While we’re loathe to admit it, the digital home will likely alter the face of health care/ehealth in ways that we can only begin to imagine. The “digital home” is the technology that I will discuss in this post.
In Canada, health care interactions have traditionally been conducted in either a hospital or a physician’s office. While the “place” of health care is not likely to change too much in the near future, we must recognize that there is a growing push toward outpatient and community/home based services, mostly for economic reasons. Now, with information and communications technologies becoming more sophisticated, we are fast approaching a time when the home may be the dominant place of health care.
In previous posts, I have profiled video games and mobile devices as potentially being disruptive technologies. The home, with all of the convergence of technologies, is likely to be a disruptive technology – not as a singular technology, but as a package of technologies.
I think that many people (innocently) believe that health care the in future will similar to how it is today with the exception of a greater proportion of home and community based services. But, the thinking is that “home care” will be similar to how it is delivered today. I think that this line of thinking is completely wrong. At this year’s e-Health 2005 conference, we heard Dr. Louise Liang talk about how Kaiser-Permanente is moving towards a model of the “home as hub”, where the home is the primary place where health care takes place. This new thinking will likely have radical affects on how health care services are organized, delivered, and even accessed.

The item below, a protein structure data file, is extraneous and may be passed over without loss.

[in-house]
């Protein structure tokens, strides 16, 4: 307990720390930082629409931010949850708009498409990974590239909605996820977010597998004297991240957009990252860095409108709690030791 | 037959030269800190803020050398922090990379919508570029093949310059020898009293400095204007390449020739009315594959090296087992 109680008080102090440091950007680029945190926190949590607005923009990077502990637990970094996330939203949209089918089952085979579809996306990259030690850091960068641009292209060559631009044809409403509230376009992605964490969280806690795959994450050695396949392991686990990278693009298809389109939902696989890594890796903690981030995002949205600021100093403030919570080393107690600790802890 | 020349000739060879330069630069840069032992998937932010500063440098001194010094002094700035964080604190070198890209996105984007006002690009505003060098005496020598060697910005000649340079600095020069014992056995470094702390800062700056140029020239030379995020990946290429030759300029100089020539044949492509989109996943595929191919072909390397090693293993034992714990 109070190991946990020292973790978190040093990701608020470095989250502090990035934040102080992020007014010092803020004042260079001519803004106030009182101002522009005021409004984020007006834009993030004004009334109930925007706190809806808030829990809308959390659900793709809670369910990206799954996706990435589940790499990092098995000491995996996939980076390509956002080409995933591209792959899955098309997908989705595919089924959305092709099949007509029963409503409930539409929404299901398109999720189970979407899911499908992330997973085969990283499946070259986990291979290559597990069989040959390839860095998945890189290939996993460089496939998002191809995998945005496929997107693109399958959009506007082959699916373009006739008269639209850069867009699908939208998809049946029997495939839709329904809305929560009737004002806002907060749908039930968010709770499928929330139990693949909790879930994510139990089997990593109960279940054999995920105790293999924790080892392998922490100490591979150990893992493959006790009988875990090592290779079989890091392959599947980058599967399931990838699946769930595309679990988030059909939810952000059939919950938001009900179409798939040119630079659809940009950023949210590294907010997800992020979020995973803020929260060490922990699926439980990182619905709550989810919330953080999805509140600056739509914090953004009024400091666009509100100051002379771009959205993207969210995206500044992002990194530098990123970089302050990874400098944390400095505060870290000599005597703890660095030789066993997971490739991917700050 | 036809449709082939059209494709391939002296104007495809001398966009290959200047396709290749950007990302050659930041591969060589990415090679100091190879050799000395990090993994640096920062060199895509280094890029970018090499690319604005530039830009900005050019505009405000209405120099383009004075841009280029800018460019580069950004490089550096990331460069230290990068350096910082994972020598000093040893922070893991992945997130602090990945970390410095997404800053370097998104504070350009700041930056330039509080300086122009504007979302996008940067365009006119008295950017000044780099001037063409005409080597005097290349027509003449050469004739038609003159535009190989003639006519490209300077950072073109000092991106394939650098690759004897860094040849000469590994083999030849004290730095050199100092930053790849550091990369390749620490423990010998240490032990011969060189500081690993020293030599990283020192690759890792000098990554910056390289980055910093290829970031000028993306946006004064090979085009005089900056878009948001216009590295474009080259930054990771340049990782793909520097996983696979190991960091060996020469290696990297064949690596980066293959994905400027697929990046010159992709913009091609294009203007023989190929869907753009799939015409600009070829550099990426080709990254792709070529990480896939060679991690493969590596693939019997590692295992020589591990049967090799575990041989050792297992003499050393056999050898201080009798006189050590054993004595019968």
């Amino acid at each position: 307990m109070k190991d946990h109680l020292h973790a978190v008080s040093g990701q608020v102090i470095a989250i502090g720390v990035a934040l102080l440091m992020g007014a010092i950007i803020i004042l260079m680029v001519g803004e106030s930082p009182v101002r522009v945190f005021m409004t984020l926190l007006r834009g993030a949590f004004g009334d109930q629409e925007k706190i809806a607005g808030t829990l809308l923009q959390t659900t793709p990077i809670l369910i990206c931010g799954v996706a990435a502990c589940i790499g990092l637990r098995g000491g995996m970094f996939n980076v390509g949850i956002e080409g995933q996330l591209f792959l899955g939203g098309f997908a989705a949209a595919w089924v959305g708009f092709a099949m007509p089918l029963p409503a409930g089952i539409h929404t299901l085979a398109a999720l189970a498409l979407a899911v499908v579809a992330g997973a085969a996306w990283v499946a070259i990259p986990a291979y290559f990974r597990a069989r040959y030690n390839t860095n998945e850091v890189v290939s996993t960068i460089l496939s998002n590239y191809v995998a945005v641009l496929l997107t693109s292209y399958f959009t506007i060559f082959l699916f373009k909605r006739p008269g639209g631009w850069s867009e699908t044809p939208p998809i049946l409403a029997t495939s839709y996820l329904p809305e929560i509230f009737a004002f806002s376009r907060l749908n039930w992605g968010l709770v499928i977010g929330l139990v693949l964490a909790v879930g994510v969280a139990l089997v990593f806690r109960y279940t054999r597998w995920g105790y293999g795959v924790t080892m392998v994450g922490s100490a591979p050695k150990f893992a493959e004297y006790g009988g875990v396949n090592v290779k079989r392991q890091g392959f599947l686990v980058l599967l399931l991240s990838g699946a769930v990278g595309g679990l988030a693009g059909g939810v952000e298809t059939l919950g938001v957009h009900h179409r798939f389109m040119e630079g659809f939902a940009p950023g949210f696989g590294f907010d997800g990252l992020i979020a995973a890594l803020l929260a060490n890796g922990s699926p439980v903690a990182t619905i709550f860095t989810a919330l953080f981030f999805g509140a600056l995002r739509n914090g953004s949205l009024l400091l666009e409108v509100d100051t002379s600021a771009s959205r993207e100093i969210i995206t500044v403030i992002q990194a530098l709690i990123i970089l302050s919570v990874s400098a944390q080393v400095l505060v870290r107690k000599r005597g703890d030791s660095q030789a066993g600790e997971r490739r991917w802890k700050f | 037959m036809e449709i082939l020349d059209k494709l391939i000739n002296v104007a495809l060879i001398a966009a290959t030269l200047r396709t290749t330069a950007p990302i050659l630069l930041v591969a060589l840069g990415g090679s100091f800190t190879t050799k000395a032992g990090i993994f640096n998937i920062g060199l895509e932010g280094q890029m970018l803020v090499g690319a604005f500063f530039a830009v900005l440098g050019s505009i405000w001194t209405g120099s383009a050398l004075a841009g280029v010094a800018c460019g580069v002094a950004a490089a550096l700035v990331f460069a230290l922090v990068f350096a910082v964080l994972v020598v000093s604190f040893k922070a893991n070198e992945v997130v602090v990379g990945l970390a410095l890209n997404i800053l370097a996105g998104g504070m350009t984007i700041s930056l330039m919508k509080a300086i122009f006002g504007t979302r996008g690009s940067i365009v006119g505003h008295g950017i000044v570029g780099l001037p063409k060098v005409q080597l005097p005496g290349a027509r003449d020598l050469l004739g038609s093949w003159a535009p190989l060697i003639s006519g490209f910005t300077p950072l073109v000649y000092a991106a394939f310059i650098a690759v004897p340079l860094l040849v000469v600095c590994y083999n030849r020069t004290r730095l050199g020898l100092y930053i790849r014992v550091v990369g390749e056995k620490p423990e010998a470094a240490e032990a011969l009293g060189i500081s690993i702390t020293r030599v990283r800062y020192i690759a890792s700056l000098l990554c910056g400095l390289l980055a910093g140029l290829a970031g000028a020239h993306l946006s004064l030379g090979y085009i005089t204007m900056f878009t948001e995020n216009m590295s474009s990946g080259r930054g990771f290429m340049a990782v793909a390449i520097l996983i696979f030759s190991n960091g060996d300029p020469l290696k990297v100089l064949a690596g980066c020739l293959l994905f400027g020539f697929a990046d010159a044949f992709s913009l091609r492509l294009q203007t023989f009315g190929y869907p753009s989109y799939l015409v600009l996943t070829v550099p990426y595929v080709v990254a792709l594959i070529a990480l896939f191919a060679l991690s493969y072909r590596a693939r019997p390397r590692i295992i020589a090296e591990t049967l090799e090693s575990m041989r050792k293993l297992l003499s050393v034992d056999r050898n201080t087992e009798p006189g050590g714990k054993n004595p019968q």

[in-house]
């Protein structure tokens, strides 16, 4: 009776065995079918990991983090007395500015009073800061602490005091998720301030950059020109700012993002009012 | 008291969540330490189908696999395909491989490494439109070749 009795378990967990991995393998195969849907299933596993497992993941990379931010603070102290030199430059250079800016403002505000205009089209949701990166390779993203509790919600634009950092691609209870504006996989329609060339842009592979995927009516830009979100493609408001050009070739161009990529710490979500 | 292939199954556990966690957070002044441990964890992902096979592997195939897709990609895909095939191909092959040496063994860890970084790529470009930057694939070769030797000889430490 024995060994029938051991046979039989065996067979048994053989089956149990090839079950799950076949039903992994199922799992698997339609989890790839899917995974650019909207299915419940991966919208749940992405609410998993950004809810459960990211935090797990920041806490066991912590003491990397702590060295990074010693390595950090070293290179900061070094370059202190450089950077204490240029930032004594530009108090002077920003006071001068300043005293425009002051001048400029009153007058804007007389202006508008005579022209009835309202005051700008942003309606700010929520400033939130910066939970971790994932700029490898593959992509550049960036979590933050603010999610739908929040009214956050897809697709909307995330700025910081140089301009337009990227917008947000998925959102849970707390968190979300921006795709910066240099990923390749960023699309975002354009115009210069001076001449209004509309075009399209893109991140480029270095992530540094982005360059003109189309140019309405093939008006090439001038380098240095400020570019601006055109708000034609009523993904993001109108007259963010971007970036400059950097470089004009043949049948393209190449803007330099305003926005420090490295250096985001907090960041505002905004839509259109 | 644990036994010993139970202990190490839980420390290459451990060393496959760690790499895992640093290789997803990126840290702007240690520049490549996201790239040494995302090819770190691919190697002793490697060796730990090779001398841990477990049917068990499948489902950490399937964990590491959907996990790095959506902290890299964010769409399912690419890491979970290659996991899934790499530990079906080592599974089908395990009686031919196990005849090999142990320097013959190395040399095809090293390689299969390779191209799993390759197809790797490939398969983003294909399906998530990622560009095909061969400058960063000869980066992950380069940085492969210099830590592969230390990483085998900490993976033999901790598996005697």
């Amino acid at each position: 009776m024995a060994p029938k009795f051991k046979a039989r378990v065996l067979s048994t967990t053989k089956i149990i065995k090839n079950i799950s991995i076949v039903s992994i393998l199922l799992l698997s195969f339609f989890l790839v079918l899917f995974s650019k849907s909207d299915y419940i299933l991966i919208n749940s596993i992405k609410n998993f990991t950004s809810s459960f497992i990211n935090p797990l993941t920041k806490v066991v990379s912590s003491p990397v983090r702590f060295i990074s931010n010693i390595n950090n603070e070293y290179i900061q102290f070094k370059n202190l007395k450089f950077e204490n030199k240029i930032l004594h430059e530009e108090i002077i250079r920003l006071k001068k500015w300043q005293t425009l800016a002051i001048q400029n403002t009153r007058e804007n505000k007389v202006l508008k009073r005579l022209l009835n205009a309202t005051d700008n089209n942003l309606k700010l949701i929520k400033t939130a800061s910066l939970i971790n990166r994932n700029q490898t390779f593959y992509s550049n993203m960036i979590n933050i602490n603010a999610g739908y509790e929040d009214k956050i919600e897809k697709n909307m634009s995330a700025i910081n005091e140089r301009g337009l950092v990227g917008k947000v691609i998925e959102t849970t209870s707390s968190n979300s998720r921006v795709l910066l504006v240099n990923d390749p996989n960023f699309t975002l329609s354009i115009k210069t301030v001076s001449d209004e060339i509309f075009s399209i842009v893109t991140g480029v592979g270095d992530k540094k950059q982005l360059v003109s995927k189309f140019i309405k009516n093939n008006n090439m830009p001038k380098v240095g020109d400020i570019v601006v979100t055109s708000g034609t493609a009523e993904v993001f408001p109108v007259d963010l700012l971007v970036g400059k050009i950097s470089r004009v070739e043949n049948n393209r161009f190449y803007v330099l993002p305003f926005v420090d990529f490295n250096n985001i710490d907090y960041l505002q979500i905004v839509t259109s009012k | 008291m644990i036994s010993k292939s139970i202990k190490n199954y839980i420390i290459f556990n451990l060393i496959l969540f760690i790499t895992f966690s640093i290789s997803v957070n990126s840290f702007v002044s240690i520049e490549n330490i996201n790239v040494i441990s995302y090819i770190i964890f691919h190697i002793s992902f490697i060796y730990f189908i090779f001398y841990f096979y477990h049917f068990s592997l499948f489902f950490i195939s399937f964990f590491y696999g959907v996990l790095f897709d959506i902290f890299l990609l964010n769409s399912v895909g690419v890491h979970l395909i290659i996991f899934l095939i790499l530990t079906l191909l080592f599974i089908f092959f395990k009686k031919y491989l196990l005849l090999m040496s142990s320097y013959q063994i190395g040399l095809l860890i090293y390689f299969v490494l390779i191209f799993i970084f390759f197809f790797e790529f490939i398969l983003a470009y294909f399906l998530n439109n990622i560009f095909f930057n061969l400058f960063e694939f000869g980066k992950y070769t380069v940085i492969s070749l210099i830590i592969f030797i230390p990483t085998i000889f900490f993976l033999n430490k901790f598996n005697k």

I’m not exactly sure how this will all turn out, but think about some of the technologies converging in the home that can have some affect:
- High-speed broadband Internet connections;
- Increasing computer power;
- High definition television and media; and,
- Multimedia convergence of audio, video, and text.
We also have access to an advanced courier/delivery system that could be used to deliver services, diagnostic tests, and other things that are not required immediately. One of my committee members, Peter Coyte, argues that the only rational explanation for the existence of hospitals is an economic one – “economies of scale”. He argues that almost all of the things that happen in an institution like a hospital can take place in the home. Currently, it’s just more convenient to have most things concentrated in a hospital, but with advances in technology, this economic argument may soon break down.
Imagine being able to consult via the web with your physician for follow-ups and diagnoses, while a home care provider visits every so often to check-up on you. A courier service could delivery any needed supplies and pick-up any bio-matter for testing. High-definition media could be used in real time (or not) to communicate with specialists in different time zones around the world. If a surgery or procedure is required, a physician can schedule to drop by and perform minor procedures in the comfort of your own home.
I’m not saying that the digital home will mean the end of the hospital, but I think that the convergence of technologies in the home will affect health care/eHealth in significant ways. I may be totally off the mark – maybe health care professionals will turn their own homes into miniature clinics and perform procedures, linked-up with and supported by regional “hubs” that we currently call “hospitals”.
“Home as the hub” may have greater meaning in just a few years. The digital home will be more than just an entertainment nirvana. We just have to figure out what it will mean for health care.